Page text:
Home Theater Acoustics
With increasingly greater numbers of people setting up home theaters, information on how to improve the quality of your home theater acoustics is becoming more in demand. To improve the quality of your home theater acoustics, you will need to consider several aspects including:
· Size of the room
· Floor, ceiling and wall surface materials
· Speaker size, type, placement and other acoustics-related factors
· Number and position of seating arrangement
Briefly, let’s have a closer look at each of these aspects in more detail.
Size of the Room
The size of your room can affect your home theater acoustics to some degree. If the room is too compact in size, echoing could develop into a big problem. Too large a room could also negatively impact the acoustics as well. Although good results can be achieved with a range of room sizes, highly successful results have been achieved with home theaters in proportions from 18 to 20 feet in width, from 25 to 30 feet long and approximately 11 feet in height. This is before addition of home theater acoustic paneling intended to absorb or redirect sound in the room. This paneling and other types of room treatments can be up to six inches in thickness depending on requirements.
Floor, Ceiling and Wall Surface Materials
Sound is easily deflected from or bounced off of bare, hard surfaces. The surface materials used to coat or cover floor, ceiling and wall coverings greatly affect the type and quality of sound. Standing, or fixed frequency sound waves reflect or bounce off of home theater acoustic sound surfaces. Depending on the surface materials, sound waves can be distorted by any surfaces in a home theater environment causing thick, fuzzy-sounding speech, harsh, off-pitch sound effects which mar the listening aspects of a home theater experience. Soft wall, ceiling and floor surfaces such as cork, sponge, elastics or sound transparent cloth can be applied as required to absorb, reflect or scatter sound waves which can bounce back and forth on each other creating acoustic “holes” or “openings" in acoustic coverage. Plush carpeting, transparent to sound waves, offer one type of floor treatment to minimize sound wave reflection from stark, hard floors. Fabric curtains can provide an effective sound controlling wall treatment for many home theaters.
Who of us has never experienced the annoyance and discomfort of unwanted glare and reflections from stray lighting in a room? Home theater lighting should be adjustable via a rheostat or multiple lighting panels along the front, sides or to the rear of the room. Controls for lighting can also have multiple locations in the home theater for ease of adjustment. Controls might be placed in a console located on or near home theater seating. A lighting control panel could be placed in a convenient location near seating on a wall or other specialized location for the convenience of viewers. Incandescent lighting gives an orange cast, while fluorescent lighting gives off a greenish cast which can alter color balance in home theater viewing. Too much lighting can cause glare and promotes eye strain. Too little light can also have a traumatic effect causing stress and eyestrain.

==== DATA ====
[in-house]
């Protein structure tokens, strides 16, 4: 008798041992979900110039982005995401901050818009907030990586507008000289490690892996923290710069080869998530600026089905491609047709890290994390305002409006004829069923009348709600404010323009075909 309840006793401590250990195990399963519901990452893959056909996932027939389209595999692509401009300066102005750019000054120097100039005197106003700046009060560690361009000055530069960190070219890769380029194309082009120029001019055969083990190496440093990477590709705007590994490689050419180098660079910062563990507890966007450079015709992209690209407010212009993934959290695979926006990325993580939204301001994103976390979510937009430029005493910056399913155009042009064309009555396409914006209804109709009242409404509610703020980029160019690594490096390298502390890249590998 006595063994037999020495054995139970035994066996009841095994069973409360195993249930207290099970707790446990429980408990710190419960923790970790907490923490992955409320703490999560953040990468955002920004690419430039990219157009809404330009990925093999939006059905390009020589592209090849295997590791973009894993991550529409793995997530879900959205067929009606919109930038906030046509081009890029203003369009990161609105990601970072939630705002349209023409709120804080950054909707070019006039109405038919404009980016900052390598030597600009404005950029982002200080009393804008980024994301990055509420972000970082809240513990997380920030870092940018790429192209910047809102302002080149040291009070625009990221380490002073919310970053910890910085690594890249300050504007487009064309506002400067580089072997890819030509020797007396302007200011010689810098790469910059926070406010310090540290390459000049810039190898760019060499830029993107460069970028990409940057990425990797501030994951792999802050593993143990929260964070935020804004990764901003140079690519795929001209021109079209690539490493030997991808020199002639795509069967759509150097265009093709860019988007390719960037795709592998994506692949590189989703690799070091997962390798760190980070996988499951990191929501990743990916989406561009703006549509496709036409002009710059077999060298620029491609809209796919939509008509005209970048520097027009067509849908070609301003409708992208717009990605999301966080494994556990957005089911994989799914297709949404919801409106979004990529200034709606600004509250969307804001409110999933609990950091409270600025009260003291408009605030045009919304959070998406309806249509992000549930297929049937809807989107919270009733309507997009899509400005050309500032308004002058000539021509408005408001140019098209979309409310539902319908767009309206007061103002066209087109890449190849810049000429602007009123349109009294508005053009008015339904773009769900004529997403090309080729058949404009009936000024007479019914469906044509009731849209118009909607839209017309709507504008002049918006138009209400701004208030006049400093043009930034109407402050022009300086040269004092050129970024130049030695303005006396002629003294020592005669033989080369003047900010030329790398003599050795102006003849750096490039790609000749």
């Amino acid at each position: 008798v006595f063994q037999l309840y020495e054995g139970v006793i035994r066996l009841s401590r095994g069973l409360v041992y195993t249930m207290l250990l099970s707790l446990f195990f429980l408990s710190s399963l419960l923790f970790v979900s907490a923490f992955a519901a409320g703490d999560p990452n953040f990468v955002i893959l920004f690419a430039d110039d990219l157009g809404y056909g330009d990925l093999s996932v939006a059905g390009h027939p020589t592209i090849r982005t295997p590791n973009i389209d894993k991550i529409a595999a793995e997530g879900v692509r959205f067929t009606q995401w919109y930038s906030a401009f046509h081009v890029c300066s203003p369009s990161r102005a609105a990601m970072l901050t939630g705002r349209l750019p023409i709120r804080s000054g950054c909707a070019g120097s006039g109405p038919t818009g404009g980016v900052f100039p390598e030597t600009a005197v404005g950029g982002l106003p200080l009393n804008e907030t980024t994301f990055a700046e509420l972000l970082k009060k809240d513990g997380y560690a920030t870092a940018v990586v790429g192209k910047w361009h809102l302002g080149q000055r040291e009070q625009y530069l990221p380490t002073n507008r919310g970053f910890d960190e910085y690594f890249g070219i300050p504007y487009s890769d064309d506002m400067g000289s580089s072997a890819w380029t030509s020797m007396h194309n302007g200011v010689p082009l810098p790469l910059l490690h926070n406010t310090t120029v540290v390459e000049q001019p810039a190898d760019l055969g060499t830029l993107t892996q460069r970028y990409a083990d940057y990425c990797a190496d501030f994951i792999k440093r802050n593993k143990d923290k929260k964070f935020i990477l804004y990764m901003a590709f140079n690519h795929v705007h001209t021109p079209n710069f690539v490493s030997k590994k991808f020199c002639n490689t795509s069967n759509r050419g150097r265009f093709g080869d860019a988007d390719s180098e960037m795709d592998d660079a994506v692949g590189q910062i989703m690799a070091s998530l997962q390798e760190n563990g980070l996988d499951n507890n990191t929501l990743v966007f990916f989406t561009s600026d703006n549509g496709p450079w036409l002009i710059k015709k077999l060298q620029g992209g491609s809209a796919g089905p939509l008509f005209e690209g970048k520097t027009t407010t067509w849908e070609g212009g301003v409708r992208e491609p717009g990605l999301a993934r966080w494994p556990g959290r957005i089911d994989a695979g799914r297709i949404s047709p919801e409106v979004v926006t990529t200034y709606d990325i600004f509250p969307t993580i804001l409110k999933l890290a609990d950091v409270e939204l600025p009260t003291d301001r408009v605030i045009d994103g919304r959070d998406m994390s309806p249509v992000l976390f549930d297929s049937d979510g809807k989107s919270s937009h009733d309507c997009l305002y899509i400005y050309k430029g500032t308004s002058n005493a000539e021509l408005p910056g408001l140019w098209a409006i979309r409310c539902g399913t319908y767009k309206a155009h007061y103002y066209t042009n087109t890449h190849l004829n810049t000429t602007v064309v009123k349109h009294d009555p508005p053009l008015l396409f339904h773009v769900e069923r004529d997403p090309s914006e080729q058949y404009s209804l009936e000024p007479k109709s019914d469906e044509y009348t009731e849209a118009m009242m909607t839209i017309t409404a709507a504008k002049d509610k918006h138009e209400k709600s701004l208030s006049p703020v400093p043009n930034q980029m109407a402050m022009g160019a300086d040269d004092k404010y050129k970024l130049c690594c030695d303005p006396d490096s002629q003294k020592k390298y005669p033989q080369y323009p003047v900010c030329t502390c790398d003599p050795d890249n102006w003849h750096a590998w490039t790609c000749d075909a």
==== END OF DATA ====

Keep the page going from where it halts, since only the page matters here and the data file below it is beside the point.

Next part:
Speaker Size, Type, Placement and other Acoustics-related Factors
In a “perfect” home theater acoustics arrangement, the speakers re-create the original pure sound as captured in the studio where the production was recorded. The speech and sounds of the production are free of reflections, blurring and distortion. As in nature, sounds come to our ears from virtually all directions, in front, from the sides, diagonally and often, from behind us. Home theater acoustics attempt to provide a similar sound saturation experience by using speakers sized, located and adjusted to provide the richest, cleanest, most realistic listening scenario possible in the home theater environment. In the final steps of creating the best possible home theater acoustics, an arrangement employing at least four speakers can be shifted around to form a custom listening environment which minimizes the production of standing waves often formed by speakers incorrectly placed in tightly corners of a room. Be sure to use a sound equalizer to aid in attaining acoustic balance to your home theater. Read Home Theater Speaker Placement to learn more.
Number and Position of Seating Arrangement
The number of seats will be determined by the home theater room size and the quantity of people normally available for viewing productions. A generous range of features are currently available for seating. Massage vibrators, integral heating pads, variable recliner positions, adjustable head and foot rests, attachments for holding cups, food and accessories are all available at nominal prices. Upholstering materials can include leather, fabric and spill-resistant materials for those moments when excitement and beverages have a potentially unfortunate meeting. Chairs can be padded, swivel, rock and tilt to any angle needed for the comfort of the viewer. Home Theater Seating Tips and Ideas can offer up some helpful information.
Principles of Home Theater Acoustics
We’ve briefly considered some essential elements of home theater acoustics. By carefully considering and applying these principles to aid in minimizing difficulties with acoustics, anyone can optimize their home theater viewing experience, enjoying the best in sound and visual combinations for truly memorable presentations of 2D and 3D film offerings.